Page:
Pretzel Logic

Truth: in 1000 words or less

Steven A. Craig

Pretzel Logic

For those of you who know me, I’m scared to death of flying.  My girlfriend actually encourages me to have a couple of drinks before I get on the plane so that she won’t have to pry my firmly gripped hands from the armrests after each and every pocket of turbulence.  And please, despite you best intentions, don’t send me statistics on the relative safety of air travel.  I’ve seen it all before, and I am more than aware that every piece of data suggests that there is no safer way for me to get from Denver to Poughkeepsie other than being hermetically sealed inside a time capsule being transported via a horse-drawn buggy.  None of those numbers does me a damn bit of good when I am trapped inside a metal coffin hurtling through the clouds thirty thousand feet above the Earth.  At that moment, I am still more likely to wet myself than my seven year old daughter.

Despite this, I am generally a fairly logical person.  I tend to base my decisions more on empirical data and previous experience than I do on intuition or gut.  I think through decisions in an orderly fashion by precisely analyzing and weighing the various positives and negatives of each potential outcome.  My girlfriend will happily inform you that getting in an argument with me is annoyingly analogous to trying a case before the Supreme Court.  For crying out loud, I am a writer, but I got an 800 Math SAT score and a 164 on the LSAT.  But all of that means nothing when faced with the prospects of my untimely demise while in flight.

What exactly is it about fear that muddies our sense of logic like nothing else can?  Clearly, this illustrates the consumptive power that resonates through us with an emotion such as fear.  For despite my previous statement, there is one other force that can render our sense of reason absolutely impotent, and that force is none other than love.

While we have all seen people do some crazy stuff out of fear, the impact of love often proves even more hilarious or, at times, dangerous.  The subject of a multitude of comedic works such as Shakespeare’s A Midsummer Night’s Dream, love has the capacity to make us do things that will make us cringe mere months later.  How many of your friends have tattoos, hastily-requested annulments, depleted bank accounts or criminal records all on account of love?  I’m pretty sure there are at least five U.S. Senators alone that have done three out of four.

And yet, fear and love would seem, on their face, to be such polarized elements on the emotional scale.  Love is being pulled towards something; fear is running away from it.  Love is our desire to connect with the universe in an intimate way, while fear insulates us from our interaction with some aspect of the external world.  Fear turns us inward; love moves us outwards.  So just where does the connection come in?

The answer lies in something a good friend of mine, D. Christopher Castagna, author of the breathtaking novel Shine In Kashmir, once told me years ago while we were both young, amorphous minds studying at Colgate University.  “Steven,” he said, “seemingly oppositional concepts are not inherently mutually exclusive.”  In other words, two ideas that seem to contradict each other can both be true at the same time.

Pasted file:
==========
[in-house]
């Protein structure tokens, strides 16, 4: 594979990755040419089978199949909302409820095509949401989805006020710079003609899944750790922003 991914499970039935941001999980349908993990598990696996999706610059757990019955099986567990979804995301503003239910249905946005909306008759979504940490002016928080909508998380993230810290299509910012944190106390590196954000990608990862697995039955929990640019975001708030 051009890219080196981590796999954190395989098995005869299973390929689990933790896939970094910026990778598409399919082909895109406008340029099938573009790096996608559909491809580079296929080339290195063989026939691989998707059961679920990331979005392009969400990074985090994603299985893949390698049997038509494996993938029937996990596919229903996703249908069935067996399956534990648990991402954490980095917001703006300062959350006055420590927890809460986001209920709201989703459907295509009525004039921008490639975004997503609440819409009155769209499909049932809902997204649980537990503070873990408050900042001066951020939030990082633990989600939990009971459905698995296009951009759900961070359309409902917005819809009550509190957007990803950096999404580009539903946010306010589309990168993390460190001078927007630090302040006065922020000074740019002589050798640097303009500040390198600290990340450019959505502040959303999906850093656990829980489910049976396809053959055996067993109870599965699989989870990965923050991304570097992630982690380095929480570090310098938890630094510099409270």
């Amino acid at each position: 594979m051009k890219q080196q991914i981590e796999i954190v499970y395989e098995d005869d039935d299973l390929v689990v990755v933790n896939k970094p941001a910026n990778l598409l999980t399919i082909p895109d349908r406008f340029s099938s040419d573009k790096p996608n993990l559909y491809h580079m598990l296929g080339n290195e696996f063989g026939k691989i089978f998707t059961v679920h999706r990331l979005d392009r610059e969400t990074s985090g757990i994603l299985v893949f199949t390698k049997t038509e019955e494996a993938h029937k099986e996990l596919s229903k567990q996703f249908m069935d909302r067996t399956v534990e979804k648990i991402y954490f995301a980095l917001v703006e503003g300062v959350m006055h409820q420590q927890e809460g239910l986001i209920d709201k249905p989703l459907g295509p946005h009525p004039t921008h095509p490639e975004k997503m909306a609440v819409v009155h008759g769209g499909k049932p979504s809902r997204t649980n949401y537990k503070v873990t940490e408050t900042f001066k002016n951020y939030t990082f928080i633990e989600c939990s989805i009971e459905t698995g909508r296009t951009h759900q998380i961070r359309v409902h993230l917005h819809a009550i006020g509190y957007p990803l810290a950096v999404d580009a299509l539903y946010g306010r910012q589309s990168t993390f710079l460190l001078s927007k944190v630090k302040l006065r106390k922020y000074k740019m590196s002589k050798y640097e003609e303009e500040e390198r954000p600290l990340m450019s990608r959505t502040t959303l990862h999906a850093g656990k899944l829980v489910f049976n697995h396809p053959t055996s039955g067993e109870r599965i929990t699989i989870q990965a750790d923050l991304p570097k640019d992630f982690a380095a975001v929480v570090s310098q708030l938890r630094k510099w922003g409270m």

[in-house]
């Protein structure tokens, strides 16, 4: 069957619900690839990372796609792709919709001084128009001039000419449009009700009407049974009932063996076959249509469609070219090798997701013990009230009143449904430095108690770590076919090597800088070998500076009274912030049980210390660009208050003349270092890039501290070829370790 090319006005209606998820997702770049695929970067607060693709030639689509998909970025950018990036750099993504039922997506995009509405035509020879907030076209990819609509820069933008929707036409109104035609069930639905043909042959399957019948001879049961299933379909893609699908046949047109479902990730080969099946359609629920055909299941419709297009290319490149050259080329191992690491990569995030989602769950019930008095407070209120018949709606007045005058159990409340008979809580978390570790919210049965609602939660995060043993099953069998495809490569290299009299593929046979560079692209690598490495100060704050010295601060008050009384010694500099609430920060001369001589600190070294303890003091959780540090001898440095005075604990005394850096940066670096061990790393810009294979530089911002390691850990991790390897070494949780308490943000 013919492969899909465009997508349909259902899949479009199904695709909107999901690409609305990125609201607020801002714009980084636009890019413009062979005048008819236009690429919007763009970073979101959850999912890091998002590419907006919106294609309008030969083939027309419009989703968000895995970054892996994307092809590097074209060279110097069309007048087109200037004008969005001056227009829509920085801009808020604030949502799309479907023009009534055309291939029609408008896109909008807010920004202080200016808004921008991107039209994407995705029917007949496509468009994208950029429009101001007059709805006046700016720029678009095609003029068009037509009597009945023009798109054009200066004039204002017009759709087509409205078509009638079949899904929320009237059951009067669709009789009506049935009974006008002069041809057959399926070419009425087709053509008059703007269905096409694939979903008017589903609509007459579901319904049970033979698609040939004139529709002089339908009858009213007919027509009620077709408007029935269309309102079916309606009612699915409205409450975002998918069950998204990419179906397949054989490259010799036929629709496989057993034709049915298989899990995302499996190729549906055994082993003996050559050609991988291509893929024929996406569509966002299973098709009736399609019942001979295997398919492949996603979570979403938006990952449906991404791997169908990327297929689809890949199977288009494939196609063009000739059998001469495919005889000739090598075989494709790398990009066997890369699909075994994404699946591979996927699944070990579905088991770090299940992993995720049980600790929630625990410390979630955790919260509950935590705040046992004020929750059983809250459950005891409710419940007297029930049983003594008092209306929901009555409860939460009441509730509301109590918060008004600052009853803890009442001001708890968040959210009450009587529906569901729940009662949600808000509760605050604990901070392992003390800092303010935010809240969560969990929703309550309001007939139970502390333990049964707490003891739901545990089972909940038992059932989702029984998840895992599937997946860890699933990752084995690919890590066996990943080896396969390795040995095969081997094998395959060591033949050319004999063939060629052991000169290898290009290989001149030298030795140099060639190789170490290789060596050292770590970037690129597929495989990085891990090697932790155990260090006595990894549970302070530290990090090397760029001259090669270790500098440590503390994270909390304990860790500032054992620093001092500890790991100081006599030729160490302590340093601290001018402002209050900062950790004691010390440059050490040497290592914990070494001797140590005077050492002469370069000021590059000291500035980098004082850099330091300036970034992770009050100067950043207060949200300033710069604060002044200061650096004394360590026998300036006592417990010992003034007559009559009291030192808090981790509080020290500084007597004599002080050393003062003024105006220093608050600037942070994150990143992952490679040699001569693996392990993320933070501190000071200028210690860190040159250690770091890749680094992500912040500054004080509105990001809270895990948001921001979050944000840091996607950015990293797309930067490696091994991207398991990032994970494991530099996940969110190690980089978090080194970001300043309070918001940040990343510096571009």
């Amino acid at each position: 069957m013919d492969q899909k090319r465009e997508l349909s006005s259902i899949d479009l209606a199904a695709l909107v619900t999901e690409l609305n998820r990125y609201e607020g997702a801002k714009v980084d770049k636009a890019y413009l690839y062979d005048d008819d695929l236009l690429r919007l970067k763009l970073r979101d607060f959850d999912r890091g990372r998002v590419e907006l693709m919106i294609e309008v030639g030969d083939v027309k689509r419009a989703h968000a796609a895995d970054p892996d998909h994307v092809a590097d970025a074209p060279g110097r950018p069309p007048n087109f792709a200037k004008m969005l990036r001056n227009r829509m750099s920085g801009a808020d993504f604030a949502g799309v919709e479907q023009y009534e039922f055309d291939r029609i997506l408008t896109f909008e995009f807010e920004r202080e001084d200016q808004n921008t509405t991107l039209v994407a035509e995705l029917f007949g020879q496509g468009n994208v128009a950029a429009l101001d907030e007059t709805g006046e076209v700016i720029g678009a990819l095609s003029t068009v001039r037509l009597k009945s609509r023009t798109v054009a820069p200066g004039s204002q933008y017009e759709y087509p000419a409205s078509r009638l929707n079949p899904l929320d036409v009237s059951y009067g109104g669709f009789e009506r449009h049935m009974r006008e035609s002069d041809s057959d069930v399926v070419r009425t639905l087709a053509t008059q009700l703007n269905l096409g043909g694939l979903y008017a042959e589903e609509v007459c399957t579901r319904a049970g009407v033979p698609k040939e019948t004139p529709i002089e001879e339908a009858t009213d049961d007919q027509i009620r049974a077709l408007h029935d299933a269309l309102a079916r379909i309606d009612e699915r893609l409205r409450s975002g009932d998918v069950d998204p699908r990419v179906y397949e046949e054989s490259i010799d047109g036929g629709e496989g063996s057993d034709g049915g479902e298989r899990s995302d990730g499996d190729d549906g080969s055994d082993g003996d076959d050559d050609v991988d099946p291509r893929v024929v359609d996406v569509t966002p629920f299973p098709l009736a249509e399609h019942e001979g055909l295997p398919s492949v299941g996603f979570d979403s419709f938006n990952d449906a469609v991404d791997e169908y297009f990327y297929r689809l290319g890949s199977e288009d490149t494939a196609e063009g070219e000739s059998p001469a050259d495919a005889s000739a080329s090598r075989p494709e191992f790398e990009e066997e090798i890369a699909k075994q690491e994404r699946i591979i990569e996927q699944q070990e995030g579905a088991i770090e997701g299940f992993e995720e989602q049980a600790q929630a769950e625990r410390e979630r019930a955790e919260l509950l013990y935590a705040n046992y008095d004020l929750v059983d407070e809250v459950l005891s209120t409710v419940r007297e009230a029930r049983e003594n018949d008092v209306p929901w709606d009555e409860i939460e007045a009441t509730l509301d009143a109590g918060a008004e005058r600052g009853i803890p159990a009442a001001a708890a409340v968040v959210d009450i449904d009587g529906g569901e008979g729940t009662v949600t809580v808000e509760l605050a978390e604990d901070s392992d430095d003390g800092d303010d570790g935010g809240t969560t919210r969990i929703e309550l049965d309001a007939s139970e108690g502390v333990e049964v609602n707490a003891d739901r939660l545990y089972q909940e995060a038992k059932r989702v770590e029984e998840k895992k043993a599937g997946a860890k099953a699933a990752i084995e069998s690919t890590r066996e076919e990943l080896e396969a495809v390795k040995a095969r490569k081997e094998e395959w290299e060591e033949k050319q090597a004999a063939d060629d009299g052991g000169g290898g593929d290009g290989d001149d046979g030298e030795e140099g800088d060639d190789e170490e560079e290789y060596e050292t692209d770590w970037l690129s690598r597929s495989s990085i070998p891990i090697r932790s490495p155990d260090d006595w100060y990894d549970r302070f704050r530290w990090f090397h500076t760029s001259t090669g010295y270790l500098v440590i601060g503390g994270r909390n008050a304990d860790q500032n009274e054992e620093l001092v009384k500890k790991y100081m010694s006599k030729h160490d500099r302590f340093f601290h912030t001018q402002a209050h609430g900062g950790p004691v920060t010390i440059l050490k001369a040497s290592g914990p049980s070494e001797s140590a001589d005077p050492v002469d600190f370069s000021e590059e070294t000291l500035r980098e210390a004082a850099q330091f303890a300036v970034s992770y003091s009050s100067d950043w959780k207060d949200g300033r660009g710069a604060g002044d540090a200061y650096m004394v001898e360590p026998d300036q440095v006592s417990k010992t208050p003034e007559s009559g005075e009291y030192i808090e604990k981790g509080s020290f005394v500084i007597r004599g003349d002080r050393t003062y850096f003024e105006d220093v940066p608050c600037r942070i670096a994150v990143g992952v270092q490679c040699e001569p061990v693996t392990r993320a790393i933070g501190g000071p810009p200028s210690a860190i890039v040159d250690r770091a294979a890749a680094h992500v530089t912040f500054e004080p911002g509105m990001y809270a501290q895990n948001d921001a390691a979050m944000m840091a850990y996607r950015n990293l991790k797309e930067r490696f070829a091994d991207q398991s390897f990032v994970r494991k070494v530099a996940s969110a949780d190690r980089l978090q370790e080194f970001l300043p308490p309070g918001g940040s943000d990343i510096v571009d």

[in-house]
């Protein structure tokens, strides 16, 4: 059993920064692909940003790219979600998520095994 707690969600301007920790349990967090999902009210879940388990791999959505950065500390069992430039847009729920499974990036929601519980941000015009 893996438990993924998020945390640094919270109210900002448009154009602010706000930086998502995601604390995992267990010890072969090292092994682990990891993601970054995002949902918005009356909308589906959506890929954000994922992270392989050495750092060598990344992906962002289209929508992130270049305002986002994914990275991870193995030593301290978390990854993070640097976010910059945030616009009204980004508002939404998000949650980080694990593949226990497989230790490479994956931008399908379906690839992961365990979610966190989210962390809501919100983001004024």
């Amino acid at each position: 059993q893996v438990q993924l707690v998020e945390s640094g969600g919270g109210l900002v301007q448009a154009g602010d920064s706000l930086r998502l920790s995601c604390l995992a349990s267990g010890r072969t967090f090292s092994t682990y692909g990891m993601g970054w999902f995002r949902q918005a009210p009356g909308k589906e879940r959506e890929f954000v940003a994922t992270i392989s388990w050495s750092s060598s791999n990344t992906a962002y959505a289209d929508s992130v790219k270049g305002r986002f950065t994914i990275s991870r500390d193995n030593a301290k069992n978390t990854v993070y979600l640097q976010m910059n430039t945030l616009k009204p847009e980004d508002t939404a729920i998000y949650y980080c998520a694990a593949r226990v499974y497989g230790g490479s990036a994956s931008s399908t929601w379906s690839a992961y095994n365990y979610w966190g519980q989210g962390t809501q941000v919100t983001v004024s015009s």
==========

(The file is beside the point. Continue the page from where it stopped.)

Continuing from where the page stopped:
The same can be said of a Westernized comprehension of the Buddhist concept known as “dukkha”.  Depending upon the source, the term roughly translates to English as either “desire” or “suffering”.  “What the hell?” you ask, shaking your head disgruntledly, “How can the same word mean both ‘desire’ and ‘suffering’?  Just what have those hippy Boddhisatvas been smoking anyways?”  Well, pipe down, my wannabe Socrates.  In Eastern thought, these two concepts are one and the same.  Desire is wanting to have something, but doesn’t suffering inherently arise as the byproduct of thus not having it?  If I want something, be it a sofa or the imagined love of my life, don’t I suffer through the absence of it, though hopefully in relative degrees?  Desire and suffering are united in the common bond of attachment to things or people, for when we do not get what we desire, or have it and eventually lose it, it is then that we suffer.

Fear and love are related in a similar fashion.  I love something, and thus I fear losing it or not getting it at all.  My attachment to my possessions, my loved ones, even my own life arises from the emotion of love, but it also quickly turns to fear when I ponder the prospects of losing that which I love.  It is the inherent paradox of life that transcends the logic or reason which governs our other, more mundane decisions.  For in the end, nature tells us that we must someday lose all that we love now, for nothing in this world is forever other than change itself.  And therein lies the lesson we must somehow uncover amidst the paradox.

Somehow we must learn to love with wild abandon, to appreciate with reckless fervor, the joy brought into our lives by the people we are fortunate to have for whatever time we have them.  It is our task to soak all the beauty out of our interaction with them in the present moment as it exists.  And then let it all go.  For a time will come, certain as life itself, when what we have loved will go away.  No need to fear the coming of that moment, for be it now or be it somewhere further down the road, that moment is certain to come.  What we thus have, all we have ever had really, is the present, and don’t you dare ask for anything else.  For fear will get you nowhere, and love is all that matters.

 

Steven Craig is the author of the best-selling novel WAITING FOR TODAY, as well as numerous published poems, short stories, and dramatic works.  Read his blog TRUTH: in 1000 Words or Less every THURSDAY at www.waitingfortoday.com

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